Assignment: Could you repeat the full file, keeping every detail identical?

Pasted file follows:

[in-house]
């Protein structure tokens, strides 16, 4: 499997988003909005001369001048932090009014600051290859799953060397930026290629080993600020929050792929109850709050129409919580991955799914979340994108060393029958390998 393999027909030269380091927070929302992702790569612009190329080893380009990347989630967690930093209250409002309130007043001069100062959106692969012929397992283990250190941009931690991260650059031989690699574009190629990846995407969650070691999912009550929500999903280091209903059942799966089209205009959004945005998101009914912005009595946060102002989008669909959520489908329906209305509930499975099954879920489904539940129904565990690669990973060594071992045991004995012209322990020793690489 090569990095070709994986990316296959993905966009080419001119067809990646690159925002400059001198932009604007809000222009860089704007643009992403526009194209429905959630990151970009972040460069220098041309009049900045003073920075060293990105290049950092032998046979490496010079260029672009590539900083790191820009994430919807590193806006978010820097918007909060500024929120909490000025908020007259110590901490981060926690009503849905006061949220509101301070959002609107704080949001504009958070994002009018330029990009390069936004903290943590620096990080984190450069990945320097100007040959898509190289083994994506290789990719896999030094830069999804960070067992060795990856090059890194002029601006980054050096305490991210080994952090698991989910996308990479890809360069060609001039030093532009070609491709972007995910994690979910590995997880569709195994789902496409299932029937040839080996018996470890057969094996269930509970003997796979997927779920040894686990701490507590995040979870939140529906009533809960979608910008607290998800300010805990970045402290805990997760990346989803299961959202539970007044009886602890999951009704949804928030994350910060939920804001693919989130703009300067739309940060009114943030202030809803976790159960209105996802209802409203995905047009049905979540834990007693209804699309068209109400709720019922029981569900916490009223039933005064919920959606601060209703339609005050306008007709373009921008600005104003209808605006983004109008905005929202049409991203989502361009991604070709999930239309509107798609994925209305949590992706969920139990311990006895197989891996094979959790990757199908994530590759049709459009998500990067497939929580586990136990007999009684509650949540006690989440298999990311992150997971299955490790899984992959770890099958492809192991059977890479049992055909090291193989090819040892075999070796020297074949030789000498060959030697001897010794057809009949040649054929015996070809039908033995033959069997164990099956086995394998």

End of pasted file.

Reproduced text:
[in-house]
């Protein structure tokens, strides 16, 4: 499997988003909005001369001048932090009014600051290859799953060397930026290629080993600020929050792929109850709050129409919580991955799914979340994108060393029958390998 393999027909030269380091927070929302992702790569612009190329080893380009990347989630967690930093209250409002309130007043001069100062959106692969012929397992283990250190941009931690991260650059031989690699574009190629990846995407969650070691999912009550929500999903280091209903059942799966089209205009959004945005998101009914912005009595946060102002989008669909959520489908329906209305509930499975099954879920489904539940129904565990690669990973060594071992045991004995012209322990020793690489 090569990095070709994986990316296959993905966009080419001119067809990646690159925002400059001198932009604007809000222009860089704007643009992403526009194209429905959630990151970009972040460069220098041309009049900045003073920075060293990105290049950092032998046979490496010079260029672009590539900083790191820009994430919807590193806006978010820097918007909060500024929120909490000025908020007259110590901490981060926690009503849905006061949220509101301070959002609107704080949001504009958070994002009018330029990009390069936004903290943590620096990080984190450069990945320097100007040959898509190289083994994506290789990719896999030094830069999804960070067992060795990856090059890194002029601006980054050096305490991210080994952090698991989910996308990479890809360069060609001039030093532009070609491709972007995910994690979910590995997880569709195994789902496409299932029937040839080996018996470890057969094996269930509970003997796979997927779920040894686990701490507590995040979870939140529906009533809960979608910008607290998800300010805990970045402290805990997760990346989803299961959202539970007044009886602890999951009704949804928030994350910060939920804001693919989130703009300067739309940060009114943030202030809803976790159960209105996802209802409203995905047009049905979540834990007693209804699309068209109400709720019922029981569900916490009223039933005064919920959606601060209703339609005050306008007709373009921008600005104003209808605006983004109008905005929202049409991203989502361009991604070709999930239309509107798609994925209305949590992706969920139990311990006895197989891996094979959790990757199908994530590759049709459009998500990067497939929580586990136990007999009684509650949540006690989440298999990311992150997971299955490790899984992959770890099958492809192991059977890479049992055909090291193989090819040892075999070796020297074949030789000498060959030697001897010794057809009949040649054929015996070809039908033995033959069997164990099956086995394998």